Irving H. Zucker
81st APS President (2008-2009)
Irving H. Zucker
Irving H. Zucker is the Theodore F. Hubbard Professor of Cardiovascular Research and Chairperson of the Department of Cellular and Integrative Physiology at the Univ. of Nebraska Medical Center (UNMC) in Omaha, NE. Zucker is also a professor in the Department of Internal Medicine in the Division of Cardiology. Hailing from New York City, he received a BS from The City College of New York in 1965, an MS from The Univ. of Missouri at Kansas City in 1967 and a PhD in Physiology from New York Medical College in 1972 where he held an NSF pre-doctoral fellowship. Zucker's early PhD training with Gabor Kaley in the area of renal function and volume regulation led him to an NIH postdoctoral fellowship with Joseph P. Gilmore at UNMC from 1972-1973. Zucker joined the faculty in the Department of Physiology and Biophysics at UNMC as an Assistant Professor in 1973. Zucker rose through the ranks and was appointed Professor in the Department of Physiology and Biophysics in 1983. Following the retirement of Dr. Gilmore, Zucker was appointed Chairman of the Department in 1989. The Theodore F. Hubbard Endowed Chair was awarded in 1998.
Zucker's primary area of research interest is neurohumoral regulation of the cardiovascular system in health and disease. He has focused on regulatory cardiovascular reflexes in heart failure models. His early work characterized the electrophysiological properties of cardiovascular sensory endings in the heart and blood vessels in experimental heart failure. His work has more recently concentrated on the central mechanisms that are responsible for alterations in autonomic tone in the setting of chronic heart failure and the role of exercise training in modulating neuronal changes in autonomic control areas of the brain. The mechanisms for the alterations in reactive oxidant species and angiotensin II in the CNS has been the focus of the laboratory for several years.
Zucker has authored 137 original papers, 35 reviews, book chapters and editorials, has edited one text on the reflex control of the circulation and has published close to 200 abstracts. Zucker's laboratory has been continuously funded by NIH, The American Heart Association and industry since 1975. This included a MERIT Award from the NHLBI from 1992-2002 and a PPG from 1999 to the present. Zucker has supervised 10 graduate students, 16 postdoctoral fellows, 20 medical students and 16 undergraduate students.
In 1977, Zucker received an Established Investigatorship from the AHA and a Research Career Development Award from the NIH. Other awards and honors over the years have included The University of Nebraska Merit Award in 1983, the Outstanding Research and Creative Achievement Award from the University of Nebraska in 1993, Fellow of the Circulation Council and of the American Heart Association from 1980, Fellow of the Council on High Blood Pressure Research from 1993. Zucker received the Wiggers Award from the Cardiovascular Section of APS and has received the Scientist Laureate Award from the UNMC, both in 2008.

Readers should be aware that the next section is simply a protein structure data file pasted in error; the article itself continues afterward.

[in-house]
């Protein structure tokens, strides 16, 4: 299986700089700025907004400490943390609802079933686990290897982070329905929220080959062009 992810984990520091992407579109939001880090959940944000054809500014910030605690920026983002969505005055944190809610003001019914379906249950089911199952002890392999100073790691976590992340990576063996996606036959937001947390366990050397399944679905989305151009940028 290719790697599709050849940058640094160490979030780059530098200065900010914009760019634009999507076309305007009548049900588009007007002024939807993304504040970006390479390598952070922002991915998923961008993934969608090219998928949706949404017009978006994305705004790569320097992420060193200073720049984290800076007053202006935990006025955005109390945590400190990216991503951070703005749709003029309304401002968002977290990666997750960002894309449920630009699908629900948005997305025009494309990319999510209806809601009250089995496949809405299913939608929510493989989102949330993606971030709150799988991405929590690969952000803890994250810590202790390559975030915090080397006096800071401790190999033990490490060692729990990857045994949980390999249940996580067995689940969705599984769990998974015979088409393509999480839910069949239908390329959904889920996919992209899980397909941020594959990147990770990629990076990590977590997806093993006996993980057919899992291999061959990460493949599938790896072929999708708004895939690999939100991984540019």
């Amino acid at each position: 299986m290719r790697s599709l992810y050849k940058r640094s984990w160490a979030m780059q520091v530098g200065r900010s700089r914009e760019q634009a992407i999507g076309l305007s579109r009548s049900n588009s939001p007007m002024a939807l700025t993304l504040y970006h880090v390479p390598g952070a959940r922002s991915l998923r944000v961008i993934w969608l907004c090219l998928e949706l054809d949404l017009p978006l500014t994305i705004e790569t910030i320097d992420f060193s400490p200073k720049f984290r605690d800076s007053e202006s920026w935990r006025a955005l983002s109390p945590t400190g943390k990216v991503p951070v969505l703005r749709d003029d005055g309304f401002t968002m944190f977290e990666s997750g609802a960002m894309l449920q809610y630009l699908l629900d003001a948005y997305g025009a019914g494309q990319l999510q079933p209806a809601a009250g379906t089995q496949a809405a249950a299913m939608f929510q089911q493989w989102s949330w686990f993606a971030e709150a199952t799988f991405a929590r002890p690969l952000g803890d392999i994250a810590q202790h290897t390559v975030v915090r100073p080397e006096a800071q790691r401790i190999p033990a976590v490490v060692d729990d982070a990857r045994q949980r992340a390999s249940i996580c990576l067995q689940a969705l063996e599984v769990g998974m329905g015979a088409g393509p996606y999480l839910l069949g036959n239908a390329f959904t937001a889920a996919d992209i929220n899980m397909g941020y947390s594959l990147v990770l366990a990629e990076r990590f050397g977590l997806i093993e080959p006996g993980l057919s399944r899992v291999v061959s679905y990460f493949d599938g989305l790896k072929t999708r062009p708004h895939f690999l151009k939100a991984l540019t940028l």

Zucker has or currently serves on the editorial boards of numerous journals including The American Journal of Physiology: Heart and Circulatory Physiology; The American Journal of Physiology: Regulatory, Comparative and Integrative Physiology; Circulation Research; Hypertension; Basic Research in Cardiology; Heart Failure Reviews; The Journal of Biomedical Science; Drugs Under Clinical and Experimental Research; The Journal of Cardiac Failure and others.
Zucker has served on several national, regional and local committees for research organizations. These include the National Research Committee of the American Heart Association, Chair of the Great Plains Regional Review Committee of the American Heart Association; the National Scientific Advisory Board of the International Academy of Cardiology and the Publications Committee of the Heart Failure Society of America. He has also served on various review panels including The NIH Cardiovascular and Renal (CVB) Study Section from 2002-2003; the NIH Clinical and Integrative Cardiovascular Sciences Study Section from 2003-2006 both as permanent members and The Pathophysiology Study Section of the American Heart Association from 2000-2002 and several other study sections for both NIH and AHA.
Zucker has served in a leadership capacity at several levels. He was a member of the council for the Society for Experimental Biology and Medicine from 1998-2002. He was the founder and served as the first President of the Nebraska Physiological Society from 1998-2000. He was President of the Association of Chairs of Departments of Physiology in 2003. He has served on the APS Animal Care and Experimentation Committee and was Chair of the Public Affairs Committee. Zucker served on the Executive Committee of the Council on Basic Cardiovascular Sciences of the American Heart Association from 2000-2002.
Zucker has presented 160 invited lectures throughout the world. He was a visiting scientist of the National Science Council of Taiwan in 1991 and a visiting scientist at the Heibei Medical College in the People's Republic of China in 1987 and 1997.